Jan 28, 2015

Can Beer Help Fend Off Alzheimer's?

By Bob DeMarco
Alzheimer's Reading Room

This recent study is beginning to get some traction in the main stream media so I just couldn't resist the temptation to bring it up here in the Alzheimer's Reading Room.

A growing body of evidence and medical science is suggesting that oxidative damage to neuronal cells contributes to the development of diseases that originate in the brain.

The study summarized below indicates that a compound from hops could protect brain cells from damage -- and potentially slow the development of disorders such as Alzheimer's and Parkinson's diseases.



A compound found in hops may be able to do just that. The substance, xanthohumol, has attracted the attention of scientists because it includes antioxidation, cardiovascular protection, and anticancer properties. The authors of the study decided to investigate.

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Beer compound could help fend off Alzheimer's and Parkinson's diseases

The health-promoting perks of wine have attracted the spotlight recently, leaving beer in the shadows. But scientists are discovering new ways in which the latter could be a more healthful beverage than once thought.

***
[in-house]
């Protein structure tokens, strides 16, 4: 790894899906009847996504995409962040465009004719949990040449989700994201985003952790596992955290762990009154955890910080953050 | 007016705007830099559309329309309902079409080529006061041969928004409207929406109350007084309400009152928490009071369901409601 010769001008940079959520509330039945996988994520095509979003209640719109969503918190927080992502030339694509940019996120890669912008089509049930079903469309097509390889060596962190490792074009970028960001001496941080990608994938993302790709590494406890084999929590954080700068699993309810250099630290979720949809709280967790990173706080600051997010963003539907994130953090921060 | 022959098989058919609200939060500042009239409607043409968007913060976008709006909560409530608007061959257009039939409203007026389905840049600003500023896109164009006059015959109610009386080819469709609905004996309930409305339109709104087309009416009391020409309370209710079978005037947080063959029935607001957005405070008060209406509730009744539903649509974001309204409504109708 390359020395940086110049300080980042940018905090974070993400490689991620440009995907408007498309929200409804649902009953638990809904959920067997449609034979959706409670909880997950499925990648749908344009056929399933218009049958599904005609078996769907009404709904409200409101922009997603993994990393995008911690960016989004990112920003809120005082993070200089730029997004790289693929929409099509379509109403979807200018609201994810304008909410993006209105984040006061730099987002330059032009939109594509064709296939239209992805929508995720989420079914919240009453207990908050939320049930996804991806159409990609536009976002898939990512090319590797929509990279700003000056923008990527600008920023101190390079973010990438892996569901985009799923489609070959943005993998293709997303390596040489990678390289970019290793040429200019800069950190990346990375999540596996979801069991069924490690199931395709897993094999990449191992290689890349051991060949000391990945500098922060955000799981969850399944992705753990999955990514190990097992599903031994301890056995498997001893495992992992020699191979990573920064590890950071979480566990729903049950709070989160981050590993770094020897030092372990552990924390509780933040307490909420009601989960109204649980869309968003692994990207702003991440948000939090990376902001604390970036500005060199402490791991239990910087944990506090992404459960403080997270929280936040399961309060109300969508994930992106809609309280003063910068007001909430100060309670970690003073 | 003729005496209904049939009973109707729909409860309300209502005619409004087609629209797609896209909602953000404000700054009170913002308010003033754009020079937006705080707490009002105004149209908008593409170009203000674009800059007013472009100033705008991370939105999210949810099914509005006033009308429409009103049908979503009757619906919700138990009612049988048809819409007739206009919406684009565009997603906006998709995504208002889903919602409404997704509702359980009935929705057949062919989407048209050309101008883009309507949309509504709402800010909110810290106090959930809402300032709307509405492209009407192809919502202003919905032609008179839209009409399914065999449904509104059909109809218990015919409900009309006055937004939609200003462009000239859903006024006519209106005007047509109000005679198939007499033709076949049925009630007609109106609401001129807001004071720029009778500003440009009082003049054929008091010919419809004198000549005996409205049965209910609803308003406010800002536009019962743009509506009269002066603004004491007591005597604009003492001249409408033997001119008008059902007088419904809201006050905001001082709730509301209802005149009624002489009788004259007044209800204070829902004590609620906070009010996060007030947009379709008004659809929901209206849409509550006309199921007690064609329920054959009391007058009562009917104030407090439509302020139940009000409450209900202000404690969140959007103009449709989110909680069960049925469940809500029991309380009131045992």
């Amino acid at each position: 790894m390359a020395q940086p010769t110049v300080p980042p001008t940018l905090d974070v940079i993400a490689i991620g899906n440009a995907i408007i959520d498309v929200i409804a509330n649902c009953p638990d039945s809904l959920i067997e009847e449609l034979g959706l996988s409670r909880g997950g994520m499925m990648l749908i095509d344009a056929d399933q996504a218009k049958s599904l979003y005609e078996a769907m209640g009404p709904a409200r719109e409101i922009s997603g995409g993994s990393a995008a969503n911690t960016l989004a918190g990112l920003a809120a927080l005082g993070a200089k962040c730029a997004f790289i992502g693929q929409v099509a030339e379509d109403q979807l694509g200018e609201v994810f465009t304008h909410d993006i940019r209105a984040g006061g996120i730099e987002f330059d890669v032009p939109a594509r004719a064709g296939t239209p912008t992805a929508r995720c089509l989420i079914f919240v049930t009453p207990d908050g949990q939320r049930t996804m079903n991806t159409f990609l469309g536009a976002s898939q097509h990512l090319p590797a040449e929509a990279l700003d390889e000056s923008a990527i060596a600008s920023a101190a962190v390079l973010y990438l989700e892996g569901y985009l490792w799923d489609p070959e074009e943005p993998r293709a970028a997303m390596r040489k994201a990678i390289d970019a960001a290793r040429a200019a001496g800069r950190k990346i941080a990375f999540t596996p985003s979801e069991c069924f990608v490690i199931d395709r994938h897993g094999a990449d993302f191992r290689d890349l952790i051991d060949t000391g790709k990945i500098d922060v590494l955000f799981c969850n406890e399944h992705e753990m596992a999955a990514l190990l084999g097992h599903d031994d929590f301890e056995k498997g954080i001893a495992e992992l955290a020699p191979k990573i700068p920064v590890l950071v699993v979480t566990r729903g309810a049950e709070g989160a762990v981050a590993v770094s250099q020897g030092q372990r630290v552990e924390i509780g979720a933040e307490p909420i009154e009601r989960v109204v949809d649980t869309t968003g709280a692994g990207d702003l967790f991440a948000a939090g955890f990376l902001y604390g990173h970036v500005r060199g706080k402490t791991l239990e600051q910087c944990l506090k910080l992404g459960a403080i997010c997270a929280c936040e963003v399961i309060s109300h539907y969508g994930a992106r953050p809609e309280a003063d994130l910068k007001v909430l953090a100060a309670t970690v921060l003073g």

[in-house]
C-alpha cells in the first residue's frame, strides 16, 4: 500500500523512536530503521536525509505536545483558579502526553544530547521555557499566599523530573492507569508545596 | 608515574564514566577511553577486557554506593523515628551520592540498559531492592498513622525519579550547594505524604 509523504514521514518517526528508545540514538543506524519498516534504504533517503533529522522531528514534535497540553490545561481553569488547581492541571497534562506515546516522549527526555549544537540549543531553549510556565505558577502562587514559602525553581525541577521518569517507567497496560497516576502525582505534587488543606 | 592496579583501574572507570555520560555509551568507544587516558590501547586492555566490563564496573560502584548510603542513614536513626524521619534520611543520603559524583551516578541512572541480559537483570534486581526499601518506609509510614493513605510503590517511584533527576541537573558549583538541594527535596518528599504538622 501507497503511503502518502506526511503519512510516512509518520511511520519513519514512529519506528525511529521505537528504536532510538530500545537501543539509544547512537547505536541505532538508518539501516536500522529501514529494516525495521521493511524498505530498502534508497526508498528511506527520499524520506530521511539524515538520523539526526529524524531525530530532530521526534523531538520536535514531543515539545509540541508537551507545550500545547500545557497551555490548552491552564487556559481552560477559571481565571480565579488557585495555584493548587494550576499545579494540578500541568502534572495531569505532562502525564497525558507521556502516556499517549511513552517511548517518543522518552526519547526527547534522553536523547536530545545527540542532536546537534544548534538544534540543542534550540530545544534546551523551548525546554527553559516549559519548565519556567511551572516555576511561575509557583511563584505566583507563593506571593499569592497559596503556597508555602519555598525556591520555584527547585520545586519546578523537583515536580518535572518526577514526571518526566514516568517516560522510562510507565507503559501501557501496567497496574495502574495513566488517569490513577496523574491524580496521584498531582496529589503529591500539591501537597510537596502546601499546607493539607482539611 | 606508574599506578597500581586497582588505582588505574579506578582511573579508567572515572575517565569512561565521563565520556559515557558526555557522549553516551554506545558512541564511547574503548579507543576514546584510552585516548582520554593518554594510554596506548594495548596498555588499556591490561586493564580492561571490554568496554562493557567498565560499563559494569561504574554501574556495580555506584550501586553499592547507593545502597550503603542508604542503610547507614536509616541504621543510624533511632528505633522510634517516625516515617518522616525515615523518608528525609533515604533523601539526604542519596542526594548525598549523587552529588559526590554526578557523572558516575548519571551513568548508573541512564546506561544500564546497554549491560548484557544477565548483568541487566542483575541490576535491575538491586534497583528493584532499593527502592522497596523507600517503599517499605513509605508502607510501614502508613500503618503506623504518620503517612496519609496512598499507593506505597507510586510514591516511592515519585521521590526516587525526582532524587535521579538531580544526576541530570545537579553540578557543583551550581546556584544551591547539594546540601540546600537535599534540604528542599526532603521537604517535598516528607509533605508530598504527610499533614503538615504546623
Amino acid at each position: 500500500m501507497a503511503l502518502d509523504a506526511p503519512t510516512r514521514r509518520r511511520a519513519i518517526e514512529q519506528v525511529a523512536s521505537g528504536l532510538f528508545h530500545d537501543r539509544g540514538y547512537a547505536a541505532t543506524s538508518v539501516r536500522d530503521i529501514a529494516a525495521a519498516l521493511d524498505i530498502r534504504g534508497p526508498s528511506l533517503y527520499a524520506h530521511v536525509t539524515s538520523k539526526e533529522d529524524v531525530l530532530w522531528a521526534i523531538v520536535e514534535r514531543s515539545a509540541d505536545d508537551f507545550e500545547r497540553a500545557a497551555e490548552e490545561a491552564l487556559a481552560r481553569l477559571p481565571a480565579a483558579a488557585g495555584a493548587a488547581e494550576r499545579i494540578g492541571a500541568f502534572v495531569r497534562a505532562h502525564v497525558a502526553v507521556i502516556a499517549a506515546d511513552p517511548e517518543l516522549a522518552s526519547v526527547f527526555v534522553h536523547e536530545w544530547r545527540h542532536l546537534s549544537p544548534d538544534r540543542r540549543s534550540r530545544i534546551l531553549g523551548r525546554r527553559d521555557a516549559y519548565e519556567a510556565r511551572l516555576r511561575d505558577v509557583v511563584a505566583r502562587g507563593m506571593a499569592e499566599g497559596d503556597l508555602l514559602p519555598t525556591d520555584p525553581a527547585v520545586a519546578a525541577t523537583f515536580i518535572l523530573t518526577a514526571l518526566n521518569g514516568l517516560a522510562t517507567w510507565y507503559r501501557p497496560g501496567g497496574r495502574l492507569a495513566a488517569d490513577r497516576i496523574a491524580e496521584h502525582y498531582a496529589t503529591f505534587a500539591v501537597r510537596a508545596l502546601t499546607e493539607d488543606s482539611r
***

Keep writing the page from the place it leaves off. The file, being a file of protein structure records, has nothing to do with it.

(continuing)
• They are now reporting in ACS' Journal of Agricultural and Food Chemistry that a compound from hops could protect brain cells from damage -- and potentially slow the development of disorders such as Alzheimer's and Parkinson's diseases.
Jianguo Fang and colleagues note that mounting evidence suggests that oxidative damage to neuronal cells contributes to the development of diseases that originate in the brain. If scientists could find a way to guard these cells from this type of damage, they might be able to help prevent or slow down Alzheimer's disease, Parkinson's disease and other neurodegenerative conditions.
  • One compound found in hops, called xanthohumol, has gotten the attention of researchers for its potential benefits, including antioxidation, cardiovascular protection and anticancer properties.
Fang's team decided to test xanthohumol's effects on brain cells.
  • In lab tests, the researchers found that the compound could protect neuronal cells and potentially help slow the development of brain disorders. 
  • The scientists conclude xanthohumol could be a good candidate for fighting such conditions.


The American Chemical Society is a nonprofit organization chartered by the U.S. Congress. With more than 161,000 members.
Source EurekAlert.


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